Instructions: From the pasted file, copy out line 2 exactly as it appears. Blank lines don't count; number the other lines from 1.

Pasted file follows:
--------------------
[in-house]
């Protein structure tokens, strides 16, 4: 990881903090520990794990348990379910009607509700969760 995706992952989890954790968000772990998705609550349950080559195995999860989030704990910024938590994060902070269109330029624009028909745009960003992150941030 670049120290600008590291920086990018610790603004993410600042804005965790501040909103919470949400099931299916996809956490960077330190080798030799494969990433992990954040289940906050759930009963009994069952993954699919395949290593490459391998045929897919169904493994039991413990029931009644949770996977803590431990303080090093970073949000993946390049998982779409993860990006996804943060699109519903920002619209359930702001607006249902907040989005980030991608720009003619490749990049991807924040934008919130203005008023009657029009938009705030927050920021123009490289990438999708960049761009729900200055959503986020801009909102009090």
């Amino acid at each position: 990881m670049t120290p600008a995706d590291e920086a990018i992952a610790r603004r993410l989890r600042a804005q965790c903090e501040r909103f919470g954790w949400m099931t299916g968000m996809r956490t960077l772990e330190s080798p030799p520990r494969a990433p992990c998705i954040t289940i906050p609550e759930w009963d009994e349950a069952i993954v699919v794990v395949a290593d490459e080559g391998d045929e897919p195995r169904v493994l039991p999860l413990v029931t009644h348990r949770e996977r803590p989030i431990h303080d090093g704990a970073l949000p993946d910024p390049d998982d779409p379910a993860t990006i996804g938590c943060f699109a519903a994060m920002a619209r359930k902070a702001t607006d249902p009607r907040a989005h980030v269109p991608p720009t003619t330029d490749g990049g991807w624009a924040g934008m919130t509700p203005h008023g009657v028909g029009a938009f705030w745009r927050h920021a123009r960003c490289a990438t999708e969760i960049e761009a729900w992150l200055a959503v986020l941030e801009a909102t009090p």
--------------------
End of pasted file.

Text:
């Protein structure tokens, strides 16, 4: 990881903090520990794990348990379910009607509700969760 995706992952989890954790968000772990998705609550349950080559195995999860989030704990910024938590994060902070269109330029624009028909745009960003992150941030 670049120290600008590291920086990018610790603004993410600042804005965790501040909103919470949400099931299916996809956490960077330190080798030799494969990433992990954040289940906050759930009963009994069952993954699919395949290593490459391998045929897919169904493994039991413990029931009644949770996977803590431990303080090093970073949000993946390049998982779409993860990006996804943060699109519903920002619209359930702001607006249902907040989005980030991608720009003619490749990049991807924040934008919130203005008023009657029009938009705030927050920021123009490289990438999708960049761009729900200055959503986020801009909102009090």